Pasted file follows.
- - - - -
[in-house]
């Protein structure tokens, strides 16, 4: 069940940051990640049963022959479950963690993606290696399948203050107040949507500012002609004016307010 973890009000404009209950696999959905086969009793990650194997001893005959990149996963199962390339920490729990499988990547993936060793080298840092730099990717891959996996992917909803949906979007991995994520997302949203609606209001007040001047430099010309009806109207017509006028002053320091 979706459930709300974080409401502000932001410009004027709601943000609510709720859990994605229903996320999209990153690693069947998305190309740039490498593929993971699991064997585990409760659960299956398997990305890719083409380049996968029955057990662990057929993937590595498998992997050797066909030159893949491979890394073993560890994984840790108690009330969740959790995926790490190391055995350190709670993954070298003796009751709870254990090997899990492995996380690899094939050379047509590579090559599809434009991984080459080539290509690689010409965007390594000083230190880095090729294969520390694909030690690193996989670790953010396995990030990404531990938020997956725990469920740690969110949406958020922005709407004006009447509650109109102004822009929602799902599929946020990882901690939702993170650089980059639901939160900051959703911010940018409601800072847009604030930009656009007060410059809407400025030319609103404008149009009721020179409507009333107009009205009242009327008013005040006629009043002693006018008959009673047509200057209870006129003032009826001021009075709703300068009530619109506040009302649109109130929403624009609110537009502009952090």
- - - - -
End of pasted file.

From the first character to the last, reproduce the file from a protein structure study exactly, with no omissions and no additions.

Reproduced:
[in-house]
């Protein structure tokens, strides 16, 4: 069940940051990640049963022959479950963690993606290696399948203050107040949507500012002609004016307010 973890009000404009209950696999959905086969009793990650194997001893005959990149996963199962390339920490729990499988990547993936060793080298840092730099990717891959996996992917909803949906979007991995994520997302949203609606209001007040001047430099010309009806109207017509006028002053320091 979706459930709300974080409401502000932001410009004027709601943000609510709720859990994605229903996320999209990153690693069947998305190309740039490498593929993971699991064997585990409760659960299956398997990305890719083409380049996968029955057990662990057929993937590595498998992997050797066909030159893949491979890394073993560890994984840790108690009330969740959790995926790490190391055995350190709670993954070298003796009751709870254990090997899990492995996380690899094939050379047509590579090559599809434009991984080459080539290509690689010409965007390594000083230190880095090729294969520390694909030690690193996989670790953010396995990030990404531990938020997956725990469920740690969110949406958020922005709407004006009447509650109109102004822009929602799902599929946020990882901690939702993170650089980059639901939160900051959703911010940018409601800072847009604030930009656009007060410059809407400025030319609103404008149009009721020179409507009333107009009205009242009327008013005040006629009043002693006018008959009673047509200057209870006129003032009826001021009075709703300068009530619109506040009302649109109130929403624009609110537009502009952090």